When architect Henry Ponce bought a mid-century villa in Merida, Mexico, it had dark, musty interiors and almost no natural light apart from small horizontal strip windows characteristic of the functionalist style. He started by knocking down walls. Then he extended the kitchen and put a pool in the backyard. The home’s skeleton, it turned out, offered great opportunities for breezy, tropical living.
Today, the interior spaces are flooded with light. The walls and floors exhibit natural textures of grey and white marble and stone. Slatted shading and steady cross breezes mean air conditioning is rarely necessary. Wide sliding glass doors open to the terrace and pool, where green foliage and sculptural art pieces abound.
Located an hour from the Gulf of Mexico in the Yucatan Peninsula, Merida isn’t well known outside of the country, and its architectural endeavors are largely overshadowed by Mexico City. And yet, the homes designed by H. Ponce Arquitectos are on par with premier international tropical properties found in California, Singapore, or Ibiza. “Most people who grow up here have a strong sense of architecture,” Mr. Ponce says.
This is likely the result of the city’s intriguing blend of Mayan, Spanish, and French influences. Merida’s wide boulevards are lined with stately Belle-époque-style houses, some built from the stones of Mayan temples, while the smaller homes in city center are painted bright hues of blue, yellow, and a rusty red.
For a brief period at the turn of the 20th century, Merida experienced a boom from the production of henequen, a strong fiber obtained from the leaves of a tropical American agave plant. Plantation owners lived much like the silver barons in mountainous Mexico. But when the industry declined after World War I and amid the turmoil of the Mexican Revolution, many who had made their fortune simply abandoned the palatial homes they could no longer afford to maintain.
In recent years, Merida has experienced somewhat of a renaissance. More and more people have moved into colonial homes and refurbished them, restoring period details and capitalizing on the grand proportions, the high ceilings, arches and columns, and quiet inner courtyards.
Henry Ponce is front and center in this trend as he is also a licensed Realtor. “A lot of people come to Merida to look for houses and they want an architect’s opinion,” he says. “Often they ask me to help find something that can be renovated.” Typically only one or two of the original rooms are preserved in an overhaul, but the gap between old and new affords interesting design possibilities. “I like to put something very modern with the other elements that are true to the history. I like the blend.”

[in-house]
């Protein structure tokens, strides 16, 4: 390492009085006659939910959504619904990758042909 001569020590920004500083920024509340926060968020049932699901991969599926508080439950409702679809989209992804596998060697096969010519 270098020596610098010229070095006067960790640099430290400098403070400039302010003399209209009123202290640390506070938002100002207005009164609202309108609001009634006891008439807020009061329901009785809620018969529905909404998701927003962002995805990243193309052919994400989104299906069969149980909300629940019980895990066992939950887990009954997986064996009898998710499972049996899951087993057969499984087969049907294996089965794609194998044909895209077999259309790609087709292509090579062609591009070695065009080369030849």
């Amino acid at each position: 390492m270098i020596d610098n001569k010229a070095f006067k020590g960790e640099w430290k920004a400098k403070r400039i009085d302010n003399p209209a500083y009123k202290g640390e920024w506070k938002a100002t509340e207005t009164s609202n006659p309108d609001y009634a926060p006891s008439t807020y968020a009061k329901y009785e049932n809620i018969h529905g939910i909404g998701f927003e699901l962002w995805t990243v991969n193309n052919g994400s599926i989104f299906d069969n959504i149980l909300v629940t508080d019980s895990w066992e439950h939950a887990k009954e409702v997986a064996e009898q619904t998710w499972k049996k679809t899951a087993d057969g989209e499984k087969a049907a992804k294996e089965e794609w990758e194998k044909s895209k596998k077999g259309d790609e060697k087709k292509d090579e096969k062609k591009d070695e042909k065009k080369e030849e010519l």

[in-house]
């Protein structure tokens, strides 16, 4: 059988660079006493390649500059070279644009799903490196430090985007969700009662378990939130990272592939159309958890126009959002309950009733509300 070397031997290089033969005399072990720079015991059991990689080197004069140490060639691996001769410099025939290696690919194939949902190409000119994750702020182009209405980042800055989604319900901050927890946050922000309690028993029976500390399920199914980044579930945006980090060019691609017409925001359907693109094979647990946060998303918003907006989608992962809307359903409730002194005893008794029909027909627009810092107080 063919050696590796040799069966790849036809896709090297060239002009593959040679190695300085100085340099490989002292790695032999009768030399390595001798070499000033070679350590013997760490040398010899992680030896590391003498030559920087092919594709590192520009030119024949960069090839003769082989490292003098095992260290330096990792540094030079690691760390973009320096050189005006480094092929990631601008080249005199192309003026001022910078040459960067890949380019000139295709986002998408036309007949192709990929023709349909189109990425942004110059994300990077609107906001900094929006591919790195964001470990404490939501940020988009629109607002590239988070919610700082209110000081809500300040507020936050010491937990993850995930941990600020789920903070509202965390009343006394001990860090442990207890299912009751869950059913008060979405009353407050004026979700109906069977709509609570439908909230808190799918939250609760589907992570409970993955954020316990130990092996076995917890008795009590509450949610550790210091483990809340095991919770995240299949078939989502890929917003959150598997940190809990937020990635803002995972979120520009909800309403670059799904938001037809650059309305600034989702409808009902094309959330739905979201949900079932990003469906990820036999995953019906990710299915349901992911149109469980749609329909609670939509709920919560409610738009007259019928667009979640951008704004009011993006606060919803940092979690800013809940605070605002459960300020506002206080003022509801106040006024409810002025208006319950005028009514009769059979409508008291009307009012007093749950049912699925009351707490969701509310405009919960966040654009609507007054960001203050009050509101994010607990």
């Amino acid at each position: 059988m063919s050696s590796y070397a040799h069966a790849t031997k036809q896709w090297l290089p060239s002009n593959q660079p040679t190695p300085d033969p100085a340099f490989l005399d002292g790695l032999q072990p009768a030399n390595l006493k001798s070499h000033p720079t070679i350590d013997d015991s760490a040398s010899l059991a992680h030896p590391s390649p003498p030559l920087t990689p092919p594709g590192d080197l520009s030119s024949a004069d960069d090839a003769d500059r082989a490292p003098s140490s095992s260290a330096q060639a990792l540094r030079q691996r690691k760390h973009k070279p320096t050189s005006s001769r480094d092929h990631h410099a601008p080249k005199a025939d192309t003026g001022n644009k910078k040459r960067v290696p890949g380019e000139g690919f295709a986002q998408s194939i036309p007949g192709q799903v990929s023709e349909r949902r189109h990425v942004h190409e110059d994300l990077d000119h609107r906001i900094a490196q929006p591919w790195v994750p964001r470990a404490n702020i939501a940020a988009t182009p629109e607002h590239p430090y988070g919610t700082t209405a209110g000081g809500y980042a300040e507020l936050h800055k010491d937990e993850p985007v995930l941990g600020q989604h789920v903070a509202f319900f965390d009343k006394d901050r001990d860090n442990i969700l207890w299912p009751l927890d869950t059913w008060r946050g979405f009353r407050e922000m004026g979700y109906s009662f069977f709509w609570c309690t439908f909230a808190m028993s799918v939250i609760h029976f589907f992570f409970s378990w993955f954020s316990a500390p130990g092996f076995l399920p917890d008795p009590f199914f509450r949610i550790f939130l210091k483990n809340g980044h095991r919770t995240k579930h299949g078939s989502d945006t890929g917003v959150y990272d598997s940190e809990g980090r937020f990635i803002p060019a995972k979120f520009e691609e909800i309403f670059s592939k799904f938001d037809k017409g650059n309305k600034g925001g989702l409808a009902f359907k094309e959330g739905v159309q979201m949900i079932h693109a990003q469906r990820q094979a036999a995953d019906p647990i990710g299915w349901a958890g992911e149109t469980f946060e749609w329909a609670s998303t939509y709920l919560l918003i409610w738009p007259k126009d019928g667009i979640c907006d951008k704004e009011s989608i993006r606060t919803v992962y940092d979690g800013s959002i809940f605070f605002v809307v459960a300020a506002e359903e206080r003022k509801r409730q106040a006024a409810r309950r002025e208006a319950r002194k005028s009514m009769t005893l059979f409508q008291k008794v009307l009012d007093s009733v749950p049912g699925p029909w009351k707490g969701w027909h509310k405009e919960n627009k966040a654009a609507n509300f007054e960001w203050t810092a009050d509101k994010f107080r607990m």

At the “Kehoe House,” a regal turn-of-the-century property previously owned by a wealthy henequen baron, Ponce maintained a grand, colonial feel by refurbishing the original tile floors, moldings, and iron railings. The only major structural changes were an expanded master bedroom and a pool in the courtyard.
For “Nemer House,” Ponce made the meeting of old and new more pronounced. In the existing part of the home he left the brick walls exposed, kept the original stenciling and repaired the molding, and in the back of the property, he added a modern courtyard and pool. To mark the transition between the historic and modern, he left a gap, covered in glass, between the house and the courtyard. The two parts of the home function as one, and yet, incorporated in the design is a respect for their respective autonomies.
“Poncified” is how Merida locals call the renovated properties, referring to the contemporary touches and prolific use of marble and glass. Finding a stylistic balance of old and new is only part of the design challenge, however. Many of the houses in Merida’s historic center are narrow and long, and Ponce must find ways of bringing in light and making the spaces functional for today’s lifestyles.
For the “B+H 45 House,” which Ponce says was “basically a tunnel” when he started, he opened up the space using skylights and living room garden. A wide wall of windows leads from the master bedroom to the balcony overlooking the pool and ground floor terrace, which can also be reached by a spiraling outdoor staircase. “Working with existing properties means there are always constraints,” he says. “The job is finding the best solution within those constraints.”
Photos courtesy of H. Ponce arquitectos